Christchurch

Last Friday’s murder of 50 Muslim people at prayer in New Zealand has shocked and saddened the world, and seen an outpouring of empathy and generosity towards those who were attacked. For those looking for a tangible way to show your support, you’ll probably have seen the multiple funding pages which go directly to the families involved:

United for Christchurch Mosque Shootings: Support the victims and families of shootings in 2 mosques in New Zealand

Victim Support Official Page: Christchurch Shooting Victims’ Fund

Al Manar Trust: Emergency Appeal Christchurch Victims

And then there is Know Their Name, set up to share the names and stories of those who died.

There are good signs that the New Zealand Parliament will ban semi-automatic firearms, but it is the usual tragedy – that it takes a terrorist act of this magnitude for citizens and lawmakers to come to a consensus about the place of these guns in our society.

And for us Australians who see a federal election looming, it’s time to think hard about who our representatives will be, and what they say about this, and future, horrific acts of violence perpetrated by white terrorists. As to future white-perpetrated violence – our past aggression in holding up our unearned privilege is provenance enough. Of course I’m not willing future acts to happen; rather I’m fearing the worst of the entitlement we’ve all seen on display in people of my colour, across all strata of society, compounded by politically troubling times.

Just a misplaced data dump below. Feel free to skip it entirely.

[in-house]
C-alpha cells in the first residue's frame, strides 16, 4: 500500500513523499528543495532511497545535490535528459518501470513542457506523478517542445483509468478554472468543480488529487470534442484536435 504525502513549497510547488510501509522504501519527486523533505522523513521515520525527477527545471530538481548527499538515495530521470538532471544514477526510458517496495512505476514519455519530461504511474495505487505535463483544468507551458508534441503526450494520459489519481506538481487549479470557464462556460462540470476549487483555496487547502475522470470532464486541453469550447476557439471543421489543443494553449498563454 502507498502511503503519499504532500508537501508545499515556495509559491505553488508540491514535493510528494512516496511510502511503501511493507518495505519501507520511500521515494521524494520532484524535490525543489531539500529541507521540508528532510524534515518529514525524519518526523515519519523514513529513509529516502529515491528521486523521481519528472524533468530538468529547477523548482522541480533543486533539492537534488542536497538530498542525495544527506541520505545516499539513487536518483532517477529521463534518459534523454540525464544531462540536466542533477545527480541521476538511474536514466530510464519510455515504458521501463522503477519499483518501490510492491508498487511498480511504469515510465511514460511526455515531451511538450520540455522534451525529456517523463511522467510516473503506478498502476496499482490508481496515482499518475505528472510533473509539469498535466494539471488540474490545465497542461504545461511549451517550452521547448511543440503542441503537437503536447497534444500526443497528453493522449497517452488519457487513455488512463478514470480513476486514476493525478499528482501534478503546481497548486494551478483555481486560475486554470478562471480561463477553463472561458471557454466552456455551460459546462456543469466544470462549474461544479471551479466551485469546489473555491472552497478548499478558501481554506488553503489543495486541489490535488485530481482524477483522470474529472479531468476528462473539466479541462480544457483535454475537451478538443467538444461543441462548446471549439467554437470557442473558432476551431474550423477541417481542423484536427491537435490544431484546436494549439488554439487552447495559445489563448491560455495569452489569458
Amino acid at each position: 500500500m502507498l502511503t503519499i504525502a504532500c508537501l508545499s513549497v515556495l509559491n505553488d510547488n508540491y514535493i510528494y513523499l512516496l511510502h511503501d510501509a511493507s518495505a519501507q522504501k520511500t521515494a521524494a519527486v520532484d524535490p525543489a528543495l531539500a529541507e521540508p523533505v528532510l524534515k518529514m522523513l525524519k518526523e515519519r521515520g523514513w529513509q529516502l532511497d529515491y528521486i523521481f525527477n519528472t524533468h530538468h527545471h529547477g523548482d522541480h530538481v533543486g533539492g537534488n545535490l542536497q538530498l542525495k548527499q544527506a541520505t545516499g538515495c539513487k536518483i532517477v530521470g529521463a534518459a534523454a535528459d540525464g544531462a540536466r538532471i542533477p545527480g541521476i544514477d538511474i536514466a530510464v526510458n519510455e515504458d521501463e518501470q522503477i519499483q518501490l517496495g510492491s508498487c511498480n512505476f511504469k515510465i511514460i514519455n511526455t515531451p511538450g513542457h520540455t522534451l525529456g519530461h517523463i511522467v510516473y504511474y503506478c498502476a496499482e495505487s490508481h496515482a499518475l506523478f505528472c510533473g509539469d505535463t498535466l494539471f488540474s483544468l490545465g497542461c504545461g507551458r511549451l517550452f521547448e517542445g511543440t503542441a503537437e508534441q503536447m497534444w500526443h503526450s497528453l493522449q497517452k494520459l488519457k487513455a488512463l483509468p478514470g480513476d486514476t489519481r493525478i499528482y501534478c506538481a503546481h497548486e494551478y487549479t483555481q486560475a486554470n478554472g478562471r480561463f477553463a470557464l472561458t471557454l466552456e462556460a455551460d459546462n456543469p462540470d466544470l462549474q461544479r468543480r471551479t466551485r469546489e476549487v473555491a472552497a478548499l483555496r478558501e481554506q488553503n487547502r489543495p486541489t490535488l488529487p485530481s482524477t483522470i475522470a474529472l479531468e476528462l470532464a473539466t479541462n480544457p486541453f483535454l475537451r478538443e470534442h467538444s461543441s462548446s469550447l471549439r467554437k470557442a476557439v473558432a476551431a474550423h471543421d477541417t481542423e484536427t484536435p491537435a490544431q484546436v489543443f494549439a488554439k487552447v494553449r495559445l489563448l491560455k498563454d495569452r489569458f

A brief but informative take on Australia’s history as a nation built on white nationalism is by Jason Wilson on The Guardian. As per Wilson, we live in an “environment that has nurtured white supremacist terror.”

It’s on white people to undo white supremacy. We’ve got a lot of work to do. On that note, of late I’ve been doing the Me and White Supremacy Workbook by Layla F. Saad. It’s one more prong in the setting of accountability and true equality, a gem I truly prize.